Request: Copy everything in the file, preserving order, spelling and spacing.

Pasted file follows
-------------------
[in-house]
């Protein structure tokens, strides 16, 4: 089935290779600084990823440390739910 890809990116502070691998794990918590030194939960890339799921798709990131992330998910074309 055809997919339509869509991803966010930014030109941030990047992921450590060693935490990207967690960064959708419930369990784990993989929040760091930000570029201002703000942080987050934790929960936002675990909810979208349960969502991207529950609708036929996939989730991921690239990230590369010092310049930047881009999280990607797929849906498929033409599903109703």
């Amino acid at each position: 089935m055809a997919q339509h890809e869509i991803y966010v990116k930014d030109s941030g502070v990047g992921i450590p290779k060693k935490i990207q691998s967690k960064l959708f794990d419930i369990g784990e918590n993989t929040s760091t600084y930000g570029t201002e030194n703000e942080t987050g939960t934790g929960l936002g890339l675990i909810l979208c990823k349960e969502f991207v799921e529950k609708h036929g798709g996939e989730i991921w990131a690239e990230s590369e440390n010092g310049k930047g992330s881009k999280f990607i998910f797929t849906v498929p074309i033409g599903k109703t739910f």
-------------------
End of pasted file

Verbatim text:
[in-house]
């Protein structure tokens, strides 16, 4: 089935290779600084990823440390739910 890809990116502070691998794990918590030194939960890339799921798709990131992330998910074309 055809997919339509869509991803966010930014030109941030990047992921450590060693935490990207967690960064959708419930369990784990993989929040760091930000570029201002703000942080987050934790929960936002675990909810979208349960969502991207529950609708036929996939989730991921690239990230590369010092310049930047881009999280990607797929849906498929033409599903109703």
């Amino acid at each position: 089935m055809a997919q339509h890809e869509i991803y966010v990116k930014d030109s941030g502070v990047g992921i450590p290779k060693k935490i990207q691998s967690k960064l959708f794990d419930i369990g784990e918590n993989t929040s760091t600084y930000g570029t201002e030194n703000e942080t987050g939960t934790g929960l936002g890339l675990i909810l979208c990823k349960e969502f991207v799921e529950k609708h036929g798709g996939e989730i991921w990131a690239e990230s590369e440390n010092g310049k930047g992330s881009k999280f990607i998910f797929t849906v498929p074309i033409g599903k109703t739910f």